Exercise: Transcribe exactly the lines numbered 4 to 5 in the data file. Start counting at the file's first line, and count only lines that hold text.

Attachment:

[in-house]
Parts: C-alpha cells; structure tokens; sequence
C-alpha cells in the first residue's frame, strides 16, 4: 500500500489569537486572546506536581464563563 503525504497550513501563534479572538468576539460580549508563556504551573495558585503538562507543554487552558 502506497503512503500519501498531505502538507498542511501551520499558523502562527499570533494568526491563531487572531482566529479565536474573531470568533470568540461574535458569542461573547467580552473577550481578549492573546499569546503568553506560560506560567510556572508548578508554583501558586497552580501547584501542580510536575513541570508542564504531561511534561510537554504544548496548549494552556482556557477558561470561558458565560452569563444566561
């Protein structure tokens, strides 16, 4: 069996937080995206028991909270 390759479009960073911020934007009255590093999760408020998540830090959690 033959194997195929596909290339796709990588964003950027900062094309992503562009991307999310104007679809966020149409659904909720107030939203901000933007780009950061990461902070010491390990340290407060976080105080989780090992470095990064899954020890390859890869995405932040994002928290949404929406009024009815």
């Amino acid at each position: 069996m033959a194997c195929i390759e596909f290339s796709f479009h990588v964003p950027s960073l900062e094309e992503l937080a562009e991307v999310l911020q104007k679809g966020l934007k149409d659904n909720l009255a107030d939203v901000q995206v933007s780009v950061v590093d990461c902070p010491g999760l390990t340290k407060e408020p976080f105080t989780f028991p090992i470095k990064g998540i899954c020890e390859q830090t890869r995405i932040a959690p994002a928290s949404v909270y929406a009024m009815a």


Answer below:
């Protein structure tokens, strides 16, 4: 069996937080995206028991909270 390759479009960073911020934007009255590093999760408020998540830090959690 033959194997195929596909290339796709990588964003950027900062094309992503562009991307999310104007679809966020149409659904909720107030939203901000933007780009950061990461902070010491390990340290407060976080105080989780090992470095990064899954020890390859890869995405932040994002928290949404929406009024009815």
């Amino acid at each position: 069996m033959a194997c195929i390759e596909f290339s796709f479009h990588v964003p950027s960073l900062e094309e992503l937080a562009e991307v999310l911020q104007k679809g966020l934007k149409d659904n909720l009255a107030d939203v901000q995206v933007s780009v950061v590093d990461c902070p010491g999760l390990t340290k407060e408020p976080f105080t989780f028991p090992i470095k990064g998540i899954c020890e390859q830090t890869r995405i932040a959690p994002a928290s949404v909270y929406a009024m009815a």